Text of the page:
AITO KITAZAKI: Art as activism

Aito Kitazaki


SIMPLE and symbolical, controversial and inspiring, relevant and sometimes irreverent, blend into the graffiti street art of Aito Kitazaki. Aito is a Japanese street artist hailing from Setagaya-ku, Tokyo. His graffiti are inspired by the politically controversial art works of Banksy in Britain, and his ideals are influenced by the revolutionary Ryoma Sakamoto of Japan. Banksy is a graffiti master and activist who has developed an entire art subculture dedicated to his works.

For over 20 years now, his identity remains unknown. On the other hand, Sakamoto was a revolutionist who overthrew foreign oppressions to restore the emperor to a position of real power.

Street arts are often political attacks or ideologies of a popular culture. Though the damage of the property is temporary, the message could have a ripple effect. It influences and spreads. It could even gain supporters to some degree. Perhaps a talent and mindset of such kind is a lethal combination.

Aito had once been charged with criminal offense for vandalism, mocking the former Prime Minister Taro Aso in 2008. The anti-Aso graffiti stenciled portrayed a face of the Prime Minister with elaborate Mickey Mouse ears. It conveys Aso’s embarrassing and whimsical love of all things such as anime, manga, idols, etc.

It is much like to be in Disneyland when you don’t look up to care for the outside world. The political graffiti is in Harajuku until now.

Twenty-six-year old Aito used to be a graphic artist of an advertising agency. A man of small stature in Japanese society didn’t fall short of courage when it came to challenging the ones in power. His artistic approach could be easily abhorred inasmuch as it could be equally admired. Regardless, society has continued use of men of such talent and principles.

Today his artworks are being sought and paid for. He holds art exhibits and live paintings, and joins group shows. One of his works, “Cup Noodles,” can be seen along Escario Street.

The Play! pool chanced upon Aito on his last day in Cebu doing a wall art for Skillet, a Japanese cafe and bistro, soon to open in AS Fortuna, Mandaue. His art shows a boy and a girl in their own struggle to take off the winders mounted on their backs. The owner, Masaki Tsuji, is a close friend. Aito titled his art “No One Can Live Alone.”

How did you start as an artist?

I started as a street artist when I was 18, which was eight years ago.

Who influenced you to be one?

Banksy is a UK artist and one of the most famous in the world. He inspired me about street art. I went to this bookshop and I found his art book. It was very surprising to me because it was exactly what I wanted to do and who to be.

And what’s this?

I want my message to reach the whole world through street arts. I want to inspire people to do better.

“You Never Know Until You Try, Girl,” Harajuku, Japan (2014)

“You Never Know Until You Try, Girl,” Harajuku, Japan (2014)

How were you doing in UK?

I was there for two years, from 2012 to 2014. London was really good to me. For me it was great because Banksy is from there. That’s good enough. (Laughs). It’s a great place. It improved my street art skills.

Have you met a lot of fellow artists there?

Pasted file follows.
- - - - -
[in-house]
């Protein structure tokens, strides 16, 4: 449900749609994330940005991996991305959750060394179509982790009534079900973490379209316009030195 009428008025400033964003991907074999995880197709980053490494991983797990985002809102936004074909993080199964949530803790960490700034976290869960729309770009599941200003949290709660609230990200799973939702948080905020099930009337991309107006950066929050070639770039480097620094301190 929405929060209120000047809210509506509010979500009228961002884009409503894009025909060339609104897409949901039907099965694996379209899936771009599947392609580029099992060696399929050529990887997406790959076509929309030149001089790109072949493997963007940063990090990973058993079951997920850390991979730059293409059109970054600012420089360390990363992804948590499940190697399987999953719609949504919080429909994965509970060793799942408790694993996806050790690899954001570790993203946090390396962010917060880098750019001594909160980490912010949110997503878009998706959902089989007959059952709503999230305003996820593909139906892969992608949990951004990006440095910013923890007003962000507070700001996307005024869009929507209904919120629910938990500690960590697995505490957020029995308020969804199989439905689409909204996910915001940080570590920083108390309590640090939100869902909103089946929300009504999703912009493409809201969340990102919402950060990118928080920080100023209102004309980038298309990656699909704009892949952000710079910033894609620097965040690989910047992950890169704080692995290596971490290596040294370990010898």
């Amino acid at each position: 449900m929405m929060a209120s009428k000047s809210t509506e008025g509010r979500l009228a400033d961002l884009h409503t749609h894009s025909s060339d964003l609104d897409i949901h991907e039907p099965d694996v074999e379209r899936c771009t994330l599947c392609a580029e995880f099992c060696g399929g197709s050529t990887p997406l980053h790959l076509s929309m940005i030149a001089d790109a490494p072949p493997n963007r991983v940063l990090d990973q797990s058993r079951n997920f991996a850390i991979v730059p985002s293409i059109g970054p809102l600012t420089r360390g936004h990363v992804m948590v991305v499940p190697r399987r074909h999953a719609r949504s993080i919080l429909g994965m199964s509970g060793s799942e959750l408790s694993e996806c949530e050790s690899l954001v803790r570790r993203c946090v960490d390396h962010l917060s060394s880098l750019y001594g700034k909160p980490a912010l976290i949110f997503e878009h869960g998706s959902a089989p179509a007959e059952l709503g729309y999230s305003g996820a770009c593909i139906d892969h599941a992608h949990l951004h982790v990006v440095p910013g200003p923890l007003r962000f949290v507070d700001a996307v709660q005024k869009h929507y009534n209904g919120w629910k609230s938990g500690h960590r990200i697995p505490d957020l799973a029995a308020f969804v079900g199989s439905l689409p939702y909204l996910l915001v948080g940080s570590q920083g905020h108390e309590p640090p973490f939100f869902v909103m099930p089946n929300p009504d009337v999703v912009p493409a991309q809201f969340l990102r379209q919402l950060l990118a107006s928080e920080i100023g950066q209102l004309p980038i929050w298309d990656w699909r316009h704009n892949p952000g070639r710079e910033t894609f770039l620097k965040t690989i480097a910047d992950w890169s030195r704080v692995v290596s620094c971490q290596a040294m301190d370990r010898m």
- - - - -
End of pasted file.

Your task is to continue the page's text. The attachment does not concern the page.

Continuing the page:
Yes, so many artists there, and I see like 10 in a day, or 20. You can’t find us overground. We are usually in subways and underground.


We don’t have the permission. It’s illegal. It’s vandalism unless you have permission to paint these walls. But after I was arrested, I now get a permission. (Laughs).

When and where were you arrested?

It happened in Japan when I was 18.

Which part of Japan and what got you into trouble?

It was in Harajuku, a very famous city in Tokyo. It was midnight. I didn’t need support from any other artists. I was on my own and I did it on public walls and some houses. I was arrested. I really apologized. (Laughs).

What did you paint?

It was a message to the Japanese people. I wanted so much to tell them about the administration. I painted on the wall the face of Japan’s former president who likes little things… Taro Aso with a Mickey Mouse head and ears.

How do you get yourself to start the day and work?

I wake up … and drink! (Laughs). A lot of drinking! (Laughs)

“Regret,”  Kagawa, Japan (2014)

“Regret,” Kagawa, Japan (2014)

Who was Aito before he became a street artist?

I used to work in an advertising firm as a graphic artist. In Japan, the agencies are very strict to any form of expression. You cannot be creative. Slowly I lost interest. Street art is different. You can express yourself freely. Now I feel fulfilled.

What do you like to tell everyone through your art?

I want to say to everyone—be positive, be a dreamer, be active. No regrets.

And what’s the message of the art you’re doing now?

It’s titled “ No One Can Live Alone.” If you have something on your back, you need the support of another, a back support. You have to support each other.

Is there another person who inspired you other than Banksy?

Ryumi Sakamoto. He is a liberal.

Do you have anyone in the family who is also an artist?

I’m the only child. It’s just me who’s into painting.

What are your plans after this?

I have some exhibits in Japan, some wall paintings to do too, some live paintings, some group show which I will be sending some of my works there for some camp event.

TAGS: Artist, Japan, Japanese
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